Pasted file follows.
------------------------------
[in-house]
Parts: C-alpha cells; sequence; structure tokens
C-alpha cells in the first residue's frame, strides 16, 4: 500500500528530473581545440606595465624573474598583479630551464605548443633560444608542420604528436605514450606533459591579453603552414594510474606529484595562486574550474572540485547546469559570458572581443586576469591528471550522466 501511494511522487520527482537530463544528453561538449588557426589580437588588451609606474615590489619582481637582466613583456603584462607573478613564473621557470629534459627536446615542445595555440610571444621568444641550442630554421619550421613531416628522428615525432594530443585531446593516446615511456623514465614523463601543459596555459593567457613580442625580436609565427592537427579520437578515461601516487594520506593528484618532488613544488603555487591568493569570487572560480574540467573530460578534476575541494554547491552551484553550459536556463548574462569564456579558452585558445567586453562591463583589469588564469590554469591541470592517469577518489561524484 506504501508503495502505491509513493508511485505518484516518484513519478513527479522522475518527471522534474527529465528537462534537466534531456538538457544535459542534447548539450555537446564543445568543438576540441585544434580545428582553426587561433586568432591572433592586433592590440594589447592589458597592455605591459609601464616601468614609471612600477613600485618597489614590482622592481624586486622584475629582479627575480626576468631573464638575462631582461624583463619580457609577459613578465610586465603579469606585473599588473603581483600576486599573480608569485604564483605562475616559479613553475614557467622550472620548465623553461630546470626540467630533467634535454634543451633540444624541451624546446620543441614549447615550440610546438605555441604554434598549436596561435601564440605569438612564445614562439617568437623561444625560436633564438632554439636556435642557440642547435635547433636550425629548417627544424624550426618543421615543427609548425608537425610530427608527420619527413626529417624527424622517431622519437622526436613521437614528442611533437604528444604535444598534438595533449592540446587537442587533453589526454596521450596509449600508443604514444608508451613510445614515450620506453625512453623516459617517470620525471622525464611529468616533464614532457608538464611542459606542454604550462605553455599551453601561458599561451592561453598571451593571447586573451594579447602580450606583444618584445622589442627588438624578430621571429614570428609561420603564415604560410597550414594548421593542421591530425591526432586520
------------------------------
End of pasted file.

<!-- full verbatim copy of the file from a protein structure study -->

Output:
[in-house]
Parts: C-alpha cells; sequence; structure tokens
C-alpha cells in the first residue's frame, strides 16, 4: 500500500528530473581545440606595465624573474598583479630551464605548443633560444608542420604528436605514450606533459591579453603552414594510474606529484595562486574550474572540485547546469559570458572581443586576469591528471550522466 501511494511522487520527482537530463544528453561538449588557426589580437588588451609606474615590489619582481637582466613583456603584462607573478613564473621557470629534459627536446615542445595555440610571444621568444641550442630554421619550421613531416628522428615525432594530443585531446593516446615511456623514465614523463601543459596555459593567457613580442625580436609565427592537427579520437578515461601516487594520506593528484618532488613544488603555487591568493569570487572560480574540467573530460578534476575541494554547491552551484553550459536556463548574462569564456579558452585558445567586453562591463583589469588564469590554469591541470592517469577518489561524484 506504501508503495502505491509513493508511485505518484516518484513519478513527479522522475518527471522534474527529465528537462534537466534531456538538457544535459542534447548539450555537446564543445568543438576540441585544434580545428582553426587561433586568432591572433592586433592590440594589447592589458597592455605591459609601464616601468614609471612600477613600485618597489614590482622592481624586486622584475629582479627575480626576468631573464638575462631582461624583463619580457609577459613578465610586465603579469606585473599588473603581483600576486599573480608569485604564483605562475616559479613553475614557467622550472620548465623553461630546470626540467630533467634535454634543451633540444624541451624546446620543441614549447615550440610546438605555441604554434598549436596561435601564440605569438612564445614562439617568437623561444625560436633564438632554439636556435642557440642547435635547433636550425629548417627544424624550426618543421615543427609548425608537425610530427608527420619527413626529417624527424622517431622519437622526436613521437614528442611533437604528444604535444598534438595533449592540446587537442587533453589526454596521450596509449600508443604514444608508451613510445614515450620506453625512453623516459617517470620525471622525464611529468616533464614532457608538464611542459606542454604550462605553455599551453601561458599561451592561453598571451593571447586573451594579447602580450606583444618584445622589442627588438624578430621571429614570428609561420603564415604560410597550414594548421593542421591530425591526432586520